Over the last three years, while managing the CRUK-CI NGS service, I have heard one phrase more times than I can count:
Help! I really don’t know anything about Next Generation Sequencing…
Yet I have not got bored of hearing this phrase, or of explaining the basics of NGS to fellow researchers and colleagues. That is quite simply because (i) I think NGS is the bee’s knees, and (ii) my answer is never the same twice.
I understand why NGS can be daunting to researchers who wish to use it for the first time; it is technically complex at the same time as being unforgiving if you make a mistake – quite frankly, it is difficult to do well, and expensive if you screw up. The principles underlying the Illumina SBS chemistry are very simple, but the vagaries of instrumentation, the concepts behind designing a good experiment, and the technical skill required to create a high quality library add a layer of complexity which can frighten entire labs away from NGS.
The one thing I always open with is “Don’t be put off; it’s not as complicated as it looks”. The rest of the story changes every month, as new technologies are released and old ones are updated or improved.
Regardless of the name of the current Illumina big-hitter, or the details I advise you take into account when using a particular kit, there are some tips that I give to everyone, which I can also share with you. I will be honest and say they are unashamedly Illumina-focused. I manage an NGS service which runs Illumina sequencers, what else did you honestly expect?
1. Start with the Basics
I have not yet found a better resource for NGS training than the Illumina website (let's overlook the rubbish search function and confusing navigation for the time being). The user-training videos are easy to follow but sufficiently comprehensive to get you started. Furthermore, you can re-watch them once you have some experience, to help with troubleshooting. Don’t even start your experimental design until you have understood how the process works, or you will make expensive mistakes.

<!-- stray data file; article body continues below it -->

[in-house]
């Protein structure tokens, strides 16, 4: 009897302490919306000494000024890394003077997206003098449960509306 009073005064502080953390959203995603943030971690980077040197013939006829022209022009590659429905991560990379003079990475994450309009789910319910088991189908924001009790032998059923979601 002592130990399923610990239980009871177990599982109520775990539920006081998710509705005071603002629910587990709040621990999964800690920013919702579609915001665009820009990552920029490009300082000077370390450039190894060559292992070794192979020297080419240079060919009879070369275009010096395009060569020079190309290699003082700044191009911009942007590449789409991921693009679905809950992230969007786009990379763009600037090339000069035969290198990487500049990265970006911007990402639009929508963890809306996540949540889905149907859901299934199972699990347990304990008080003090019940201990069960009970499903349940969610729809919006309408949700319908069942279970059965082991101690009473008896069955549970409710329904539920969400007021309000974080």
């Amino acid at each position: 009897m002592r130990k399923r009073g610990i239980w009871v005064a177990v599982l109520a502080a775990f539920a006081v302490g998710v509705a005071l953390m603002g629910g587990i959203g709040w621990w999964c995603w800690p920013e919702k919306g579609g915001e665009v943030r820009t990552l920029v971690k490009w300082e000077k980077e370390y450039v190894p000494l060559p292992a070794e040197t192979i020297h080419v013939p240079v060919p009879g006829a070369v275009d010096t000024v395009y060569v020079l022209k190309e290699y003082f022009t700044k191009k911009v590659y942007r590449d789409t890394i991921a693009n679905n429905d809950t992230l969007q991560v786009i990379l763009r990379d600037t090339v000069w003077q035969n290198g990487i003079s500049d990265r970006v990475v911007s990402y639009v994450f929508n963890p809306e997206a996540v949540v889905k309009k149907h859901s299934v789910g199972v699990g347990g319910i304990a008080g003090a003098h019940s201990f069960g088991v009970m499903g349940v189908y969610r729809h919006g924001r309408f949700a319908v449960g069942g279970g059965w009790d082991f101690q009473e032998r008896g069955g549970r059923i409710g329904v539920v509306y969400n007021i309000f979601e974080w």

Later on, consider
2. Practice, Practice, Practice
This should be obvious, but you might be surprised how many folks get it wrong. Don’t ever do your first NGS library preparation with your precious, tender, super-rare, pride-and-joy samples! Don’t even think about it! Don’t expect to buy one 96-sample kit and get 96 high quality NGS libraries with your first prep. Start small. Practice until it works, and then perform your experiment.
When you are ready to try NGS for the first time: buy a small kit, and source a batch of DNA or RNA that you can waste while you learn how to make good libraries. Start by making 8 libraries for practice, following the kit instructions very carefully. Where possible, collect a small quantity of DNA/cDNA after each cleanup step which you could use to troubleshoot failures.
I would strongly recommend that you sequence your best batch of practice libraries, rather than relying solely on the library QC. It is easy to make an RNAseq library which looks quite convincing on the bioanalyzer but performs poorly in differential gene expression analysis, and very, very easy to make a library which looks like a nice small RNA library which contains only the Illumina adapter sequence.
3. It’s Not What You Know, it’s Who You Know
It is unlikely that your first adventure in NGS will be plain sailing, so it’s important to know where you can go for help. If you’re new to NGS and you’re based here at the CRUK Cambridge Institute, the best starting point is to come down to the Genomics Core and talk with us. We’re always happy to meet NGS novices and to help you get your experiments started. If you’re not based in the CRUK CI I’m afraid we can’t offer you much help – we’re a small team and we’re dedicated to supporting this Institute. If you can find a Genomics Facility in your institute then they are going to be your best bet for introductory information, as well as more targeted advice.
If you’re not lucky enough to have a dedicated team onsite then the next best resource for you is Illumina’s technical support team (firstname.lastname@example.org). They are well-informed and always happy to help with troubleshooting.
Other great sites to help you troubleshoot your NGS problems are: